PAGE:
The top diplomats of Russia and the UK have agreed that the level of bilateral relations is unsatisfactory and called for improving them:
"Problems have accumulated, their load is dragging us back, although both sides, in my view, want to find ways to overcome them," Sergei Lavrov said.
"It is a sad truth that our relations having gone through a good patch, in the 1990s and the early 2000s, are now going through a bad patch. There's no question of that at all. But one of the reasons for coming here is that there is no point in simply sitting on the sidelines and complaining about each other. We have to engage and we have to talk to each other," Boris Johnson observed.
He added that the sides had "every reason to build trust now".
The relations between Moscow and London have been quite tensed over the past several years due to existing disagreements on a number of issues, in particular on the situation in Donbass as well as in Syria, which was accompanied by unfriendly statements by senior UK politicians with regard to Russia. The bilateral political dialogue between the states has been completely discontinued.
The foreign secretary noted that despite the existing difficulties "there were signs of economic progress" and "increasing exports."
The Korean Issue
Both London and Moscow have expressed willingness to facilitate the reconciliation of the world's crises — and this is the magnet that may help build bridges between the sides.
"Areas of our bilateral relationship are promising and encouraging and where I want to see more progress," Johnson said, specifying that London and Moscow could cooperate on such international issues as the North Korean nuclear problem, Syrian crisis and Iran's compliance with the Joint Comprehensive Plan of Action (JCPOA).
He was echoed by Lavrov who stated that "Russia and the United Kingdom, as permanent members of the Security Council, should work more actively and consistently within the framework of P5 on all issues of the agenda for this key body."
"We share the same objectives, which is to make sure that there is peace and stability in the Korean peninsula, indeed that it is a de-nuclearized Korea. We do, neither of us want to see North Korea armed with ICBMs," Johnson stated.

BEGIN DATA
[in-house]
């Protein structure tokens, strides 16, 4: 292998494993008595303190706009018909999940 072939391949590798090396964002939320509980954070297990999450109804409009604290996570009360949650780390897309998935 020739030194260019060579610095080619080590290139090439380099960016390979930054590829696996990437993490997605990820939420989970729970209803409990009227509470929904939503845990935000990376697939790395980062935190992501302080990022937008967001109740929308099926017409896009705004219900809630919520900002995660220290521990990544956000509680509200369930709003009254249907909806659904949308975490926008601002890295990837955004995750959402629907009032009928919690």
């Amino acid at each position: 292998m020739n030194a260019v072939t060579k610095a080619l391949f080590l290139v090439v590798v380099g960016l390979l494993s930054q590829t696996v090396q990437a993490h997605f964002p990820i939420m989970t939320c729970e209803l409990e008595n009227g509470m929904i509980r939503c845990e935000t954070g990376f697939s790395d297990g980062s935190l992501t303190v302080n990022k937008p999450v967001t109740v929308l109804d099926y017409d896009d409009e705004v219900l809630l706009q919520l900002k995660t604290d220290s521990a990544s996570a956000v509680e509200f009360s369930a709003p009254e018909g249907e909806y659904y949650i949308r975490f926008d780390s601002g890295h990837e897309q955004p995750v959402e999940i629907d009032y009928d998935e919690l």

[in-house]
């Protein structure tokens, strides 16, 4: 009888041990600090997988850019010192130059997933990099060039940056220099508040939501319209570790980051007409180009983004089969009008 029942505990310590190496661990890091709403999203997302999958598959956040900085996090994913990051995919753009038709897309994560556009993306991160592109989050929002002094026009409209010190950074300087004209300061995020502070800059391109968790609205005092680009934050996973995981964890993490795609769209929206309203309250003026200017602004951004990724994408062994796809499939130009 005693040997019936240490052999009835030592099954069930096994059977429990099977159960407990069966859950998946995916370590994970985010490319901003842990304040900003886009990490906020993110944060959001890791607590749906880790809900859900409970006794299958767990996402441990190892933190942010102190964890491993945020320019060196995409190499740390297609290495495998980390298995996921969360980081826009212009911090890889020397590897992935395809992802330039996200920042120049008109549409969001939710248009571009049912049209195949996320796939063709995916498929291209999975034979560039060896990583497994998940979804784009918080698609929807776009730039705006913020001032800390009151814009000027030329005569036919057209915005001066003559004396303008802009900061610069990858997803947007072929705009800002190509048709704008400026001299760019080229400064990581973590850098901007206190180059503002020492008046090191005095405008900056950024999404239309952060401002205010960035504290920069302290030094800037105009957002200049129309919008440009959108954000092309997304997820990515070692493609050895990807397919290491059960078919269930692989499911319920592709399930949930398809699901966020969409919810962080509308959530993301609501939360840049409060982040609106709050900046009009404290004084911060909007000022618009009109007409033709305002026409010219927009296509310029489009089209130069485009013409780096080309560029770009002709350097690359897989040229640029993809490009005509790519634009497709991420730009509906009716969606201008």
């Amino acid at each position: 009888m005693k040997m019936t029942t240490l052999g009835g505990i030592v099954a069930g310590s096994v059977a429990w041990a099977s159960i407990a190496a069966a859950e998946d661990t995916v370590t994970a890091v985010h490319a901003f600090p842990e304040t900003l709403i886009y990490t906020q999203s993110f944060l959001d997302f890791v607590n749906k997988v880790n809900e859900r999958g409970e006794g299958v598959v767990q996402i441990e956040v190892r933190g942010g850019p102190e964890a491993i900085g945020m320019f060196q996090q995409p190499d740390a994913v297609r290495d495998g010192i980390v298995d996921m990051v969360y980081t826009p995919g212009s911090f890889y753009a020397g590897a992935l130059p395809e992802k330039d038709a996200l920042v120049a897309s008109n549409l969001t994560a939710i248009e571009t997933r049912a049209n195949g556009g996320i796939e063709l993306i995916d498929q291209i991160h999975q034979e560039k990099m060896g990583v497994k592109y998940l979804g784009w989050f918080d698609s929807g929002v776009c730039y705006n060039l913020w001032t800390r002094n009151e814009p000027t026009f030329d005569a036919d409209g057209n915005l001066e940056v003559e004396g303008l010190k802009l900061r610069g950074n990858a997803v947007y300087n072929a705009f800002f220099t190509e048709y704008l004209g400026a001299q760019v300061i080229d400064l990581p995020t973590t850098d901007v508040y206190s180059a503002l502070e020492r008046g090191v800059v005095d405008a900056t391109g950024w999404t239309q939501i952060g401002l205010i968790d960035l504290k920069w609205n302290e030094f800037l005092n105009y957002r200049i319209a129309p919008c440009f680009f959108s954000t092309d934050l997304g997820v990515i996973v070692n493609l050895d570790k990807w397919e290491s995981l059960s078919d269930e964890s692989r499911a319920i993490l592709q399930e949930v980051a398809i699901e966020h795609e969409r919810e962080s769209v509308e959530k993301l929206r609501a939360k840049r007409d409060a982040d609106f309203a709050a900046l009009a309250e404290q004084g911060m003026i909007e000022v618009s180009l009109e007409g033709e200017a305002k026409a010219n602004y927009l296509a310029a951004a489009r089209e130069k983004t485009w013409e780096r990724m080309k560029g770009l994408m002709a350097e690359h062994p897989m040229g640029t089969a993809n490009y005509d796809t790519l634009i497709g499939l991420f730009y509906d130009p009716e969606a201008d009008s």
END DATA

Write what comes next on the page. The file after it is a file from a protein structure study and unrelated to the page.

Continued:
The situation on the Korean Peninsula continues to deteriorate following a series of ballistic missile tests and a nuclear test conducted by Pyongyang earlier this year.
On September 3, Pyongyang claimed that it had detonated a hydrogen bomb, while on November 28, North Korea tested its most advanced intercontinental ballistic missile, Hwasong-15.
Tensions in the region were further exacerbated by joint military drills conducted by the US military together with its Japanese and South Korean allies in close proximity to the North Korean borders.
During the conference, Lavrov praised his British colleague for a comment the latter made in November when Johnson said he saw no evidence, "not a sausage," of Russia's alleged meddling in British elections.
"Not successfully," the head of the Foreign Office interjected.
This remark prompted Lavrov to respond that his British counterpart apparently seeks to avoid "criticism back home" and to safeguard "his reputation."
"It's your reputation I'm worried about, Sergei," Johnson jokingly replied.
Joint Battle Against Terrorism
Lavrov urged the United Kingdom not to create impede cooperation with Russia in fighting terrorism.
"This is a very important topic where there should be no artificial restrictions for cooperation on a truly global level between countries … There should be no attempts to condition this cooperation with anything," the Russian foreign minister said.
He also added that Moscow and London are already in touch on the issue of ensuring security at the 2018 World Cup in Russia.
Johnson said that London and Moscow continue to cooperate on fighting against terrorism "at an important level" despite existing difficulties in bilateral relations.
"Obviously, since serious difficulties arose in our relationship, we have been unable to have the full [counterterrorism] cooperation we had in previous years, but that doesn't mean that cooperation is not taking place at an important level. I think there are contacts taking place," Britain's top diplomat explained.